Oh, and this one.
They’re all good. They all make very valid points about brand content, Search Engine Optimisation (SEO), audience engagement and authoritative reputation.
But I wanted to break it down quite simply, by using my own experience of blogging and comparing it to that other Brand Voice beast that clients will often be gagging to engage in - Social Media Marketing.
Blogging for Business
So my blog has been running for exactly two years on Saturday (Happy Blog Birthday To Me!)
In the beginning I blogged more frequently (back then it was a few times a week) but the posts were shorter. In the last year I reduced this to one post per week, of a longer length, with more detail, more images (appropriately tagged for Google search referencing) and more varied in topic and theme. My publication rates are lower, yet my visitor numbers are higher.
It’s because my social media following is growing, I hear you cry!
Content Marketing v Social Media Marketing
At the time of writing I have a total Social Media following of (drum roll please…)
- Twitter (my favourite channel) = 1,274 Followers
- Facebook Page = 140 Likes
- Linked In = 460 Connections
- Instagram = 229 Followers
Now I’m not saying these are fantastic figures, but then I don’t market them to be. All of them are my personal profiles, except Facebook, where I intelligently have a personal profile on LOCK-DOWN and the page is simply posting from my blog items. However, I do promote blog posts regularly on these channels, including numerous links to the last post - to catch different audiences - as well as posting links to what I was writing about the year before (known as ‘recycling brand content’).
The daily Google Search referrers to my blog ALWAYS outnumber those who follow me on Social Media, by an average of 10-to-1.
Blogging for SEO
So Twitter will bring me one reader, Google will bring me 10.
Added to this, I may only blog once a week, but I welcome new readers every day.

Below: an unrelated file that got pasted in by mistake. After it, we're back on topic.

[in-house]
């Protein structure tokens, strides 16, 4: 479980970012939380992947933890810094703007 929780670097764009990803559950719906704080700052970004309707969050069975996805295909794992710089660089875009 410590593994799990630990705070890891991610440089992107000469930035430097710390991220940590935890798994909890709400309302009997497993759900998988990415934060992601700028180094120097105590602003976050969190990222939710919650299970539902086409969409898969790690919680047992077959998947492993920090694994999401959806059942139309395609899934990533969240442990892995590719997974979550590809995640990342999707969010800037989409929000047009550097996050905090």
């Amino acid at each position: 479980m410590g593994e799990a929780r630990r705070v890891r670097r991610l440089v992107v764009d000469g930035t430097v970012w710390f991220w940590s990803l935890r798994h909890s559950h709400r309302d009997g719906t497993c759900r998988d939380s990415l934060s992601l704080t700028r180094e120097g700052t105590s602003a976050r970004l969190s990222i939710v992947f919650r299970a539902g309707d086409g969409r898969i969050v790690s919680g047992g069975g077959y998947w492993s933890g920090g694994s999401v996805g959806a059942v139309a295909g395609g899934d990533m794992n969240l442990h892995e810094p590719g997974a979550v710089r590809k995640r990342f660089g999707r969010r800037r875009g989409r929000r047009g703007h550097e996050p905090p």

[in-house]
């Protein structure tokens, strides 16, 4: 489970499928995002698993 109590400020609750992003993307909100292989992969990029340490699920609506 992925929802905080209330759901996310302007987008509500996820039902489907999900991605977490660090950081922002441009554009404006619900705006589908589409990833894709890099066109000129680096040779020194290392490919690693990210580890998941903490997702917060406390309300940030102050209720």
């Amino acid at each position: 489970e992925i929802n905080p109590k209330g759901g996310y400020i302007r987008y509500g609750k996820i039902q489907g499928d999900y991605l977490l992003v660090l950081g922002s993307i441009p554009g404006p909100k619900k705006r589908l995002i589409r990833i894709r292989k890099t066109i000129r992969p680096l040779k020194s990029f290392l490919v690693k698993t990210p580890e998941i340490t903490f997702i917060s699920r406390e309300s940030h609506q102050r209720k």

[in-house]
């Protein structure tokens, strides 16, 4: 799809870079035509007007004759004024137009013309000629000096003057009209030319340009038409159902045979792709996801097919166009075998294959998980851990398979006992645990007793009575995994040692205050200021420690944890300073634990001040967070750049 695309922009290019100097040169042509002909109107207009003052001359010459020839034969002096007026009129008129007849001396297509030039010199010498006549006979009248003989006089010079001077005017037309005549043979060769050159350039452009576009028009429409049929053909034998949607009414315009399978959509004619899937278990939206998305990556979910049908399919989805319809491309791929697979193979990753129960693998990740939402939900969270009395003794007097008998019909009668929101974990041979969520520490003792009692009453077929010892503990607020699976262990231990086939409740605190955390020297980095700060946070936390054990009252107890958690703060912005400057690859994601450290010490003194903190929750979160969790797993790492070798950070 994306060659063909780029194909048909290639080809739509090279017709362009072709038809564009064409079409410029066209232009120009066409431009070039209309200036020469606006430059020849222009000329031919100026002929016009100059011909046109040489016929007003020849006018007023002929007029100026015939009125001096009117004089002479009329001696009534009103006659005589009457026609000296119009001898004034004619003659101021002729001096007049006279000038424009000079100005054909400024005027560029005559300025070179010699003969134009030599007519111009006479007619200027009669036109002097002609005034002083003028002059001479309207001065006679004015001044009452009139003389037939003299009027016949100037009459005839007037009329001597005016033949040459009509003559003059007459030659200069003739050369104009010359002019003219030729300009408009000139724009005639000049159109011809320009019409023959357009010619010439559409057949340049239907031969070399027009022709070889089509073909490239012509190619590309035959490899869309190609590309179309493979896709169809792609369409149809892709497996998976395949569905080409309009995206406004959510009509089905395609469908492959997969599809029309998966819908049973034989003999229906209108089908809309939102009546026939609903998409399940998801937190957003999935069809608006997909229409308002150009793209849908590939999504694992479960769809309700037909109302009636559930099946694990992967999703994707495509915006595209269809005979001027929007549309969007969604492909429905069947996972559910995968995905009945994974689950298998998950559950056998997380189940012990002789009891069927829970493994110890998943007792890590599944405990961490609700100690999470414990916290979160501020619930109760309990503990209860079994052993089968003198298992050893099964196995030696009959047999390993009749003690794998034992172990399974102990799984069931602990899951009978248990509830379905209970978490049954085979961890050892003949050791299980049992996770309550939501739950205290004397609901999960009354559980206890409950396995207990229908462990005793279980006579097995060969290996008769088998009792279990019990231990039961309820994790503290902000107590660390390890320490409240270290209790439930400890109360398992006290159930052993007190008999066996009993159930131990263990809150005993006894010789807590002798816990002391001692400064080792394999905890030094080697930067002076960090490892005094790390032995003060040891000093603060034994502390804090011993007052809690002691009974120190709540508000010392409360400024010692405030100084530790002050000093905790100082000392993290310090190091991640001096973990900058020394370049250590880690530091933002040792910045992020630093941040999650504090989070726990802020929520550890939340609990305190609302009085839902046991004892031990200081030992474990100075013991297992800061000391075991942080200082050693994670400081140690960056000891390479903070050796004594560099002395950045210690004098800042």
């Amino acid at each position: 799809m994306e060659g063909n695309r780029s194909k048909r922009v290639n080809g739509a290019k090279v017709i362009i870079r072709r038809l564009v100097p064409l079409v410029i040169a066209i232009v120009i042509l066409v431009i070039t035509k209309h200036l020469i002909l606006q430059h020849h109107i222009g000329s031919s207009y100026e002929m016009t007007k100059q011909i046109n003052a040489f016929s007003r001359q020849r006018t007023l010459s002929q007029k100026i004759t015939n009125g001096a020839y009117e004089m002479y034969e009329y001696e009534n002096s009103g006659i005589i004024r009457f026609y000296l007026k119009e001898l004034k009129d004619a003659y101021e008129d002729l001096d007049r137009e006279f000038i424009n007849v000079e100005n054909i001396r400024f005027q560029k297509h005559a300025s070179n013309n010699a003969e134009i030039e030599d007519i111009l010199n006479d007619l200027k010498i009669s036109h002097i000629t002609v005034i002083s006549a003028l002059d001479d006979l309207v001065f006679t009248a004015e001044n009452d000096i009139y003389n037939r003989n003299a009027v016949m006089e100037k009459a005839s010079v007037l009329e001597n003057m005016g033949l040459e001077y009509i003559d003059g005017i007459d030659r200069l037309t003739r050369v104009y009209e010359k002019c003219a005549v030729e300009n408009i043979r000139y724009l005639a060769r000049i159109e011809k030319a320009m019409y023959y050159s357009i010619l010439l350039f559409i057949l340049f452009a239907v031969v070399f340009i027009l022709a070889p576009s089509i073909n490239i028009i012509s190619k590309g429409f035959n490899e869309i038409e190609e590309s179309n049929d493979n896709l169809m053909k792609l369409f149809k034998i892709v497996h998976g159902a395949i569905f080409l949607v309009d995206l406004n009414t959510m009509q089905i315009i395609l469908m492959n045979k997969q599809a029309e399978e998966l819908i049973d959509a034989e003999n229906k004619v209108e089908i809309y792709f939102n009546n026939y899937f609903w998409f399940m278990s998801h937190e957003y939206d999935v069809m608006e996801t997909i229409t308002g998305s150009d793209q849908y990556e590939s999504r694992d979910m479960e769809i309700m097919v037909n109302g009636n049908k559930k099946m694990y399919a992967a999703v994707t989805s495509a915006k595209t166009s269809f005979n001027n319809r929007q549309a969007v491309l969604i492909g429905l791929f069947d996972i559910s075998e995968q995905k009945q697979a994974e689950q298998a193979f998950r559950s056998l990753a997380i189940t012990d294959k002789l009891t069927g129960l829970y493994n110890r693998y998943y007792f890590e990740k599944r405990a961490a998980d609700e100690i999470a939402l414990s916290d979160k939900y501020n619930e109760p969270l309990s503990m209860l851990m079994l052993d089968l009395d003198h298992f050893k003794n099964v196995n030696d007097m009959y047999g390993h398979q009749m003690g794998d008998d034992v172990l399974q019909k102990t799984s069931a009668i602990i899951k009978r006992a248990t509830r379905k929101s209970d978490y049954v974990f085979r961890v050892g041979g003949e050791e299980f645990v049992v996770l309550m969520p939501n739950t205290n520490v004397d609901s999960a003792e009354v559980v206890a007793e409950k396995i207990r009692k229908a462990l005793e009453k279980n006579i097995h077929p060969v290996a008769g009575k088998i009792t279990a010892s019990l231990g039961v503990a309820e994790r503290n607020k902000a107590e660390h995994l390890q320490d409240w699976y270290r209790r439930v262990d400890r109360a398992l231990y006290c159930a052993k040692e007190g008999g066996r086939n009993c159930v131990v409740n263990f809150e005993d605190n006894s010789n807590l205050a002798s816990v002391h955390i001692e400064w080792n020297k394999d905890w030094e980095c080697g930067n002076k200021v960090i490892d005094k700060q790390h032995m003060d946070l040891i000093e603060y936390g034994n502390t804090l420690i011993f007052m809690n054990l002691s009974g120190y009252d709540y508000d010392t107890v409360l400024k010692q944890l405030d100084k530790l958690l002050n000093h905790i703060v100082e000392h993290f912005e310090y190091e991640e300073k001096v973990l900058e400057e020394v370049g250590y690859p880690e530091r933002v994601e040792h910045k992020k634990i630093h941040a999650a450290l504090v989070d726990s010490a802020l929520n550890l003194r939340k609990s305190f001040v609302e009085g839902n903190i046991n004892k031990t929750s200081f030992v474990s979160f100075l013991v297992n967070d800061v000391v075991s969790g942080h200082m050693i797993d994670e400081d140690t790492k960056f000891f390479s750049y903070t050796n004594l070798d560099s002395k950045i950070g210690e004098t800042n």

Anywhere between 20 and 100 visitors a day will arrive because they were searching for content I had written about. And Google was showing them my website within the first few results, because I’ve proved I know a bit about what I’m talking about and because I helped Google to know that by accurately logging and tagging my work.
I think that’s pretty impressive for a blog that is very niche, in terms of the topic but even more so, because it focuses on our tiny little part of the world. A world in which readers are arriving from all over it.
Blogging Return on Investment
So while I agree that blogging has lots of benefits for a brand/company, including giving you a voice and personality, creating content for your brand channels, positioning you as an expert in your field and growing an audience of engaged brand advocates…
The fact remains that if you are selling a product or service, if you’re campaigning to change attitudes or you’re promoting something to increase public awareness, a consistently-published library of well-written, technically-linked branded blog posts will be doing this work for you even while you’re not working. It will bring people to your website or your social media channels or wherever it is you have linked them to arrive, and then if you have put the work in to create a high-value piece of content, they may stick around to find out more. Or contact you. As they often do me.
I can do that for you by the way.
Write the good content.